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Extreme female promiscuity in a non-social invertebrate species

Journal article
Authors Marina Panova
Johan Boström
Tobias Hofving
Therese Areskoug
Anders Eriksson
Bernhard Mehlig
Tuuli Mäkinen
Carl André
Kerstin Johannesson
Published in PLoS ONE
Volume 5
Issue 3
Pages e9640 (6 pages)
ISSN 1932-6203
Publication year 2010
Published at Linnaeus Centre for Marine Evolutionary Biology (CEMEB)
Department of Physics (GU)
Department of Marine Ecology
Pages e9640 (6 pages)
Language en
Subject categories Biological Sciences, Ecology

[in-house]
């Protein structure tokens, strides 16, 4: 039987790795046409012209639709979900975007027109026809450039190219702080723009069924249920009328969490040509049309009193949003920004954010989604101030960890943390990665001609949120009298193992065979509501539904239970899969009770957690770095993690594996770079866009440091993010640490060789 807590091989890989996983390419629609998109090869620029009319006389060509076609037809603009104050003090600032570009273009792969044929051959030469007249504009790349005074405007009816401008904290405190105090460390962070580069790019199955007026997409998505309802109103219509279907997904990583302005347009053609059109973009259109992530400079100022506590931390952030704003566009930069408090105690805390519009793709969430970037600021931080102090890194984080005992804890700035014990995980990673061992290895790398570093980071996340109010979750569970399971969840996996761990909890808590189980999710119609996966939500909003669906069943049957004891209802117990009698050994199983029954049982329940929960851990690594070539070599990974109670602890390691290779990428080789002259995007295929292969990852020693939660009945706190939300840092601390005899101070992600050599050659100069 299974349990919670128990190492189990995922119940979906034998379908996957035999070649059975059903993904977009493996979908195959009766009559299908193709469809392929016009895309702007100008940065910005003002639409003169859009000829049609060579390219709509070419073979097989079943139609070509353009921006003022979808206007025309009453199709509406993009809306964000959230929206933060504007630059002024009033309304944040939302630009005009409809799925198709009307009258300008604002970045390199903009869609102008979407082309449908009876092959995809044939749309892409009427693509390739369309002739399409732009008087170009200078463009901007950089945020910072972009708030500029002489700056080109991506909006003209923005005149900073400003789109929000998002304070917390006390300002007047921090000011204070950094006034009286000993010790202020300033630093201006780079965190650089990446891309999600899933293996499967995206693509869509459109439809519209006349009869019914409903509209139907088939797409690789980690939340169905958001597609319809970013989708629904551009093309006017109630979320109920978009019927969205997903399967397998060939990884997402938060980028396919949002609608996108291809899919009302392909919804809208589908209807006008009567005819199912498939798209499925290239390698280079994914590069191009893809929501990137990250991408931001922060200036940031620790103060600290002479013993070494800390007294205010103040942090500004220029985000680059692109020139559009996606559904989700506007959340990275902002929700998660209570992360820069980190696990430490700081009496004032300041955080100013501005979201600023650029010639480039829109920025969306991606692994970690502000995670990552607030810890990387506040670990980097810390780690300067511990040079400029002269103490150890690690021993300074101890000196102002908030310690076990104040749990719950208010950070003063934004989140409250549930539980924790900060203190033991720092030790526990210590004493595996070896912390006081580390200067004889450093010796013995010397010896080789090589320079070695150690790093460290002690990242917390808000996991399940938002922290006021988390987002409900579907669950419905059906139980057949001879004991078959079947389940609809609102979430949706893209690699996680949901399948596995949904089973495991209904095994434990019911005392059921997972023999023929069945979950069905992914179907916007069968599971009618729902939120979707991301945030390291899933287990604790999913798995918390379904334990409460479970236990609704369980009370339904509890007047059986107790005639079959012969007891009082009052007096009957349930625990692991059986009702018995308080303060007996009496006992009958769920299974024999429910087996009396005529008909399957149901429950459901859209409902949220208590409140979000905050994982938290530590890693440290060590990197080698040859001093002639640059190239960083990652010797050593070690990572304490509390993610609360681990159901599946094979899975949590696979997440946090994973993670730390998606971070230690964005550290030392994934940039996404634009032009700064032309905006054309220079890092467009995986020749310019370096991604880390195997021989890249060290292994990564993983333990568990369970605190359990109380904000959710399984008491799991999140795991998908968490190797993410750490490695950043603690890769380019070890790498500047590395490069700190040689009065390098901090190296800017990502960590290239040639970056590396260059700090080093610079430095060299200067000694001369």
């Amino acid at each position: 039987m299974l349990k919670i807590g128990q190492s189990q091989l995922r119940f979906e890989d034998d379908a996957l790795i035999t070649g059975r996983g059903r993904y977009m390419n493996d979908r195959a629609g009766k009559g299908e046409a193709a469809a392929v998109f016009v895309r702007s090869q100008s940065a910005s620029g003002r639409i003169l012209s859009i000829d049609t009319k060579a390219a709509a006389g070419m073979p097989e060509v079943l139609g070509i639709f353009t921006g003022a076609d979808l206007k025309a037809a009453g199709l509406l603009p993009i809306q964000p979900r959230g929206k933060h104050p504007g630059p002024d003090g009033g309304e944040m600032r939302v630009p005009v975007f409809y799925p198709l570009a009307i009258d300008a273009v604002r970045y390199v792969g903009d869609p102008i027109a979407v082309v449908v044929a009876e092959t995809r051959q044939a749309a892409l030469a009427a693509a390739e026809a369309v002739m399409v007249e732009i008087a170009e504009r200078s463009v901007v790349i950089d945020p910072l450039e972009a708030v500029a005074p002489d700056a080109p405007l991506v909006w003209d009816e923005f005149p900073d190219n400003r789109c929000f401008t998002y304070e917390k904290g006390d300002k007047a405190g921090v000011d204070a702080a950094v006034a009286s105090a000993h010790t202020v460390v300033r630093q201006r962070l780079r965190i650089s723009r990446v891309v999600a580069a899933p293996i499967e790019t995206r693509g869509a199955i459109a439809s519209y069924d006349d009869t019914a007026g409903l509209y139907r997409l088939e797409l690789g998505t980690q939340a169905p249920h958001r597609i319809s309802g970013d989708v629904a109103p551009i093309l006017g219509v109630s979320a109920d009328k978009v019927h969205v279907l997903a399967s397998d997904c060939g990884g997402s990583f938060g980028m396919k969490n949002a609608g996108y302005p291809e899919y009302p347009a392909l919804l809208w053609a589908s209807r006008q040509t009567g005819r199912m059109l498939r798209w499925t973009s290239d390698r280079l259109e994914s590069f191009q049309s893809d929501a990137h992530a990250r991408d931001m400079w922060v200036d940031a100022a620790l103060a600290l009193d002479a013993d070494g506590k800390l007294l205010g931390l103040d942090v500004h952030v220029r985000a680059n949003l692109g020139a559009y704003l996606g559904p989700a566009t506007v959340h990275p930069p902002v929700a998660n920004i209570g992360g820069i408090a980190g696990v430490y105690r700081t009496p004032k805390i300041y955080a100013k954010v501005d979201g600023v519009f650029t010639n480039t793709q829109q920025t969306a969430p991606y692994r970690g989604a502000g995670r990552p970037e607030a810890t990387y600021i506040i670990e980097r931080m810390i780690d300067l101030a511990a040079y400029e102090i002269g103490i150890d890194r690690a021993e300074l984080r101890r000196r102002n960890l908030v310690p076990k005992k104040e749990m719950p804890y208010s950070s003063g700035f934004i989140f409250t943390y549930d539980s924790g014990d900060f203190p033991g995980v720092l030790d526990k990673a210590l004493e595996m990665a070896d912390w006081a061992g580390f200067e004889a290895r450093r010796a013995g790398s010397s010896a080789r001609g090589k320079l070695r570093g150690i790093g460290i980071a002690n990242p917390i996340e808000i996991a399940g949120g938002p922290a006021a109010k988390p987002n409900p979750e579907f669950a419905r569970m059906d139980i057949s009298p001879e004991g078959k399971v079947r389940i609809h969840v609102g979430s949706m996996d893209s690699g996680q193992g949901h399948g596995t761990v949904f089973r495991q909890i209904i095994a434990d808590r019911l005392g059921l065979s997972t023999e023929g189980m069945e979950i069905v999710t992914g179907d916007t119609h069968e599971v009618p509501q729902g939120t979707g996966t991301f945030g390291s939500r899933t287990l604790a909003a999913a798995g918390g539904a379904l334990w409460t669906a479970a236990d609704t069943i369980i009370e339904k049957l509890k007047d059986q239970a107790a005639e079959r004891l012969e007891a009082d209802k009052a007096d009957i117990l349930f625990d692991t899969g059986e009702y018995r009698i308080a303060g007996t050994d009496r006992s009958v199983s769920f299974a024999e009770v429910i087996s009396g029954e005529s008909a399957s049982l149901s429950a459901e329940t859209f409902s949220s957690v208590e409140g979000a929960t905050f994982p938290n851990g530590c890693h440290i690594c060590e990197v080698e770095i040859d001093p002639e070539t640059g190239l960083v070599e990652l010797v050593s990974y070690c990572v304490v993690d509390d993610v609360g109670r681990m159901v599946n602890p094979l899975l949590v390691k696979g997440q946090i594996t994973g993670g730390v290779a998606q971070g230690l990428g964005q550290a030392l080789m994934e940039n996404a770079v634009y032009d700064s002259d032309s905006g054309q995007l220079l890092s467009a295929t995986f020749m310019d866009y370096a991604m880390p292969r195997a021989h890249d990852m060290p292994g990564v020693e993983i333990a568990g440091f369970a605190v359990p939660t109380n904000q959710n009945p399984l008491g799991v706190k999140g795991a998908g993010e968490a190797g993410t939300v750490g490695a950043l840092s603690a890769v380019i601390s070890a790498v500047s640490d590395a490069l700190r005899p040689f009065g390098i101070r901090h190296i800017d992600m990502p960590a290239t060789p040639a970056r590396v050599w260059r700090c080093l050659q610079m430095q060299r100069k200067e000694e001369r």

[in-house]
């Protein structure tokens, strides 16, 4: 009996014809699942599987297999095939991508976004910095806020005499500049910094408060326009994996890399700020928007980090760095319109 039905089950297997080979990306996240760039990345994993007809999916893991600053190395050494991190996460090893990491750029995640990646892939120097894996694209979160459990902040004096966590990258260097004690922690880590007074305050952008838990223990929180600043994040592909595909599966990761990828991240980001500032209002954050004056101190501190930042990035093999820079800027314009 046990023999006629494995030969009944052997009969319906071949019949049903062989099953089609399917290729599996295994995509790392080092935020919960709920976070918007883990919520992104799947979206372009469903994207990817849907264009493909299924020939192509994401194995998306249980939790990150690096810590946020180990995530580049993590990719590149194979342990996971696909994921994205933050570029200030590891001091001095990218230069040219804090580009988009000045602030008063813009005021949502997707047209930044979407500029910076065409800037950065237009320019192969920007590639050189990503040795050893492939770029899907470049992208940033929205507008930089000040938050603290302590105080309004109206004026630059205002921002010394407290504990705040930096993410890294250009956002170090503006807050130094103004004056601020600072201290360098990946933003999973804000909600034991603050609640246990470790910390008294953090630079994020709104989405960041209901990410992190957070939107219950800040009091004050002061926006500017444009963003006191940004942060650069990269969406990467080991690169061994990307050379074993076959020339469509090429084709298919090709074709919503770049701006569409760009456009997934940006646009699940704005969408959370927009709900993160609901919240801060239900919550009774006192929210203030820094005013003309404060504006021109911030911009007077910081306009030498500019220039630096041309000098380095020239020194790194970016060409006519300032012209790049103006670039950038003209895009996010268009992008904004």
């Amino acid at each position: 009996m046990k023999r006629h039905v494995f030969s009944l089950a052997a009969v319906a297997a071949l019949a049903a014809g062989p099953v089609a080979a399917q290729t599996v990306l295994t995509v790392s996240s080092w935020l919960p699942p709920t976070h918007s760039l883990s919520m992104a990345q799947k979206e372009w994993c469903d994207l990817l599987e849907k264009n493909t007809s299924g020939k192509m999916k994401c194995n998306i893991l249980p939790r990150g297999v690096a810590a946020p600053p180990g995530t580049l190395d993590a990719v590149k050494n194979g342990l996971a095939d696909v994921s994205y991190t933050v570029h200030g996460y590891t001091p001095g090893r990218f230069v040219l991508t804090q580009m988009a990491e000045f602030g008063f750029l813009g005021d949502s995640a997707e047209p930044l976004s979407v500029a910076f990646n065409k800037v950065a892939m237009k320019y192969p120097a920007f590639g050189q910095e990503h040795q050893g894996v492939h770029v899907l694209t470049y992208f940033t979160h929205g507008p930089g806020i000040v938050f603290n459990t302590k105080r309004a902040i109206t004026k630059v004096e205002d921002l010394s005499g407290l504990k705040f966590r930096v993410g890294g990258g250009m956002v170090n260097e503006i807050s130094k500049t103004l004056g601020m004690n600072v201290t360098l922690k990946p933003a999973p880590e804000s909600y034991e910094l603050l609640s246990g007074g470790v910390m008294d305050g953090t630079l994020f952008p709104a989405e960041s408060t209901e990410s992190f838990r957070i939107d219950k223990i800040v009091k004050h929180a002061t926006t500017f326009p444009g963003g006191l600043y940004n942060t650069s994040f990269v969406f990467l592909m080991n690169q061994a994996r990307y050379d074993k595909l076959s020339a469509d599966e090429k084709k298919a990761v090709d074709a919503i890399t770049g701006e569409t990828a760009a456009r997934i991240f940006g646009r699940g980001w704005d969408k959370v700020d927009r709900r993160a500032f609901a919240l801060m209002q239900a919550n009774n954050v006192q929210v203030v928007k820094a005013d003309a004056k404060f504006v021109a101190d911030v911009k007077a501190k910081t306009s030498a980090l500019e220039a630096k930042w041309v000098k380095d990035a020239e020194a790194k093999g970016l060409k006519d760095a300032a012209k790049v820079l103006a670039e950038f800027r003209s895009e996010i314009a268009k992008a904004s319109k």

Background: While males usually benefit from as many matings as possible, females often evolve various methods of resistance to matings. The prevalent explanation for this is that the cost of additional matings exceeds the benefits of receiving sperm from a large number of males. Here we demonstrate, however, a strongly deviating pattern of polyandry. Methodology/Principal Findings: We analysed paternity in the marine snail Littorina saxatilis by genotyping large clutches (53-79) of offspring from four females sampled in their natural habitats. We found evidence of extreme promiscuity with 15-23 males having sired the offspring of each female within the same mating period. Conclusions/Significance: Such a high level of promiscuity has previously only been observed in a few species of social insects. We argue that genetic bet-hedging (as has been suggested earlier) is unlikely to explain such extreme polyandry. Instead we propose that these high levels are examples of convenience polyandry: females accept high numbers of matings if costs of refusing males are higher than costs of accepting superfluous matings.

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